Twin Shadow - Five Seconds

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Scratch-R&B auteur Willis Earl Beal, who's also an visual artist, has created an animated short titled 'Principles Of A Protagonist'.

Once an illustrated supplement to Beal's first LP debut, 'Acousmatic Sorcery', it'll premiere at willisearlbeal.com in September.

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Bloc Party have capitalised on the pre-release popularity of their new post-hiatus LP 'Four' by announcing a one-off show at London's 19,000 capacity Earls Court. With an existing eight-date tour already lined up for October, the band will play to their largest ever live crowd on 22 Feb.

Pre-sale tickets will be available to those signed up to the band's mailing list (something you can do now via this link) from 15 Aug.

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Okay, so I'm just going to state this spoiler alert in case I ruin the surprise for anyone who hasn't yet seen much-praised music doc 'Searching For Sugar Man'; if you haven't yet seen the film, don't read this next part.

1960s folk figure Sixto Rodriguez, who is still (despite what's implied at the beginning of 'Searching For Sugar Man') very much alive, will crown his cult resurgence with a live set at the Royal Festival Hall this autumn. Staged as part of the London Jazz Festival, the concert takes place on 17 Nov.

Watch the 'Sugar Man' trailer here.

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Murcof, aka producer Fernando Corona, will be back in London this October for a one-off show at the Hackney Empire. His first show in the UK since 2010, his performance will feature visuals from Simon Geilfus of French visual arts collective AntiVJ and support will come from brilliant Swedish producer The Field and German AV artist Byetone.

It all takes place on 6 Oct, and to get you in the mood here's 'Cuerpo Celeste' from Mucof's amazing 2008 album, 'Cosmos',

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Latino pop sensation Jennifer Lopez, making her second CMU appearance of the day, has taken chief curatorship of a designer t-shirt website. As much as it's possible to curate a pile of t-shirts, that is.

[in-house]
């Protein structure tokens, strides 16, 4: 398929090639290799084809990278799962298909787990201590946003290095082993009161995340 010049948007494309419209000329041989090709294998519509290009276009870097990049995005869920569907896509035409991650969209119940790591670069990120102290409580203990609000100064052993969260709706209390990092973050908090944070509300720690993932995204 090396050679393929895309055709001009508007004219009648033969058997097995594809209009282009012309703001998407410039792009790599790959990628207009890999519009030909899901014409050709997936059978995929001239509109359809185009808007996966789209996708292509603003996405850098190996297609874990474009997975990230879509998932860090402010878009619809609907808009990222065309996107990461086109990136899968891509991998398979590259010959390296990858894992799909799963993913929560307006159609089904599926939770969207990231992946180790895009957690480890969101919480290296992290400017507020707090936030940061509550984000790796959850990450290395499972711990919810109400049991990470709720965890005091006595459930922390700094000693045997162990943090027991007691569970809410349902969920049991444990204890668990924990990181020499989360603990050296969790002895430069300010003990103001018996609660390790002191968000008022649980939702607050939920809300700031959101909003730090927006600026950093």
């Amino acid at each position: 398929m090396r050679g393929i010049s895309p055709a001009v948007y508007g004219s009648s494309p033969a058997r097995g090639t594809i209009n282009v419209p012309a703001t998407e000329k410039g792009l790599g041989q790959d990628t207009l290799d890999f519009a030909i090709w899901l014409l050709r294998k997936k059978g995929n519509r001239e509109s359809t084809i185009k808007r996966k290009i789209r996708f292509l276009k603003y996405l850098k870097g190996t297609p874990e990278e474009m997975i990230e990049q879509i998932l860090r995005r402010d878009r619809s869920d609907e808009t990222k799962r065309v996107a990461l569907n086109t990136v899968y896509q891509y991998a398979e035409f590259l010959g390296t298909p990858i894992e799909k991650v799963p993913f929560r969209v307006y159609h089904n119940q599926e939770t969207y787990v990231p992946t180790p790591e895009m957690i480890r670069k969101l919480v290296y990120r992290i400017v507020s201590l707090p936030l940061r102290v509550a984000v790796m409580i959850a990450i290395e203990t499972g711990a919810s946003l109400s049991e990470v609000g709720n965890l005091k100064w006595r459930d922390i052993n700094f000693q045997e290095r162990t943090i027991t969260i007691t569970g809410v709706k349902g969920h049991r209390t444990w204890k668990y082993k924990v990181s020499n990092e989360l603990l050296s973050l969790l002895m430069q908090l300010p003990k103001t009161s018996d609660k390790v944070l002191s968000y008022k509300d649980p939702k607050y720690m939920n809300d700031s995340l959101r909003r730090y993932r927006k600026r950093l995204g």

On the staff at teeology.com to lend "creative guidance" to designers, J-Lo's main role is to select her favourite collections that will then be subject to a vote by the site's members. Granted, it's no 'American Idol'.

Here's Lopez maxing out on t-shirt talk: "Anything creative always piques my interest. This is a different type of online experience where you get to be involved in which designs get made. And it gives us a beeline to what people really like. I live in t-shirts when I'm not doing the red carpet. I love the sexy, casual feel and the way a good t-shirt makes you feel cool. It's like you're not trying too hard".

You can read J-Lo's in-depth teeology biography here.

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Amazon is planning on expanding its digital locker service so that tracks from CDs purchased via the etail website would also appear in a customer's cloud storage unit, or so says Billboard, which reckons the new add on could go live later this year, in the US at least.

As previously reported, when it first launched, Amazon's digital locker had no licenses with the music companies, meaning that users had to upload their own MP3s to their bit of the Amazon server to access them from other net-connected devices, utilising their private copy right under most copyright systems (but not the UK, though the service isn't available outside America yet).

However, last month it was announced Amazon had got deals with the labels to add scan-and-match, meaning that the cloud set-up scans a user's PC and automatically transfers high quality copies of any tracks found into their locker. That brought Amazon's service inline with Apple's existing locker. Adding the option to automatically have tracks from CDs purchased added to a locker account would be a USP.

According to Billboard, at least two labels and most of the publishers like this idea, and are on board for an autumn launch. We are also still expecting the roll out of the Amazon locker into Europe at some point.

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Ahead of the London 2012 closing ceremony last night, former Spandau Ballet frontman Tony Hadley put on a private show for Team GB, performing the band's hit 'Gold'.

Though, of course, not everyone in Team GB is a gold medal winner. Had they really been on the ball, they would have had a larger line-up so that everyone involved had their position covered - 90s Canadian rockers Moist could have done 'Silver', Queens Of The Stone Age could have done their little known song 'The Bronze', and then Beck could have finished up with 'Loser'.

No, wait, that's the sort of cheap gag we'd have rolled out before London 2012 changed everything and we all became relentlessly optimistic. No one is a loser at the Olympics, and Tony Hadley quite rightly marked everyone on the Great Britain and Northern Ireland Olympic Team as gold. So there.

Here he is, singing and that.

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CMU Editor Andy Malt and CMU Business Editor Chris Cooke are both available to comment on music and music business stories. Together they have provided comment and contributions to BBC News, BBC World, BBC Radios 4, 5, 6music and Scotland, Sky News, CNN, Wired and the Associated Press. Email andy@unlimitedmedia.co.uk or chris@unlimitedmedia.co.uk.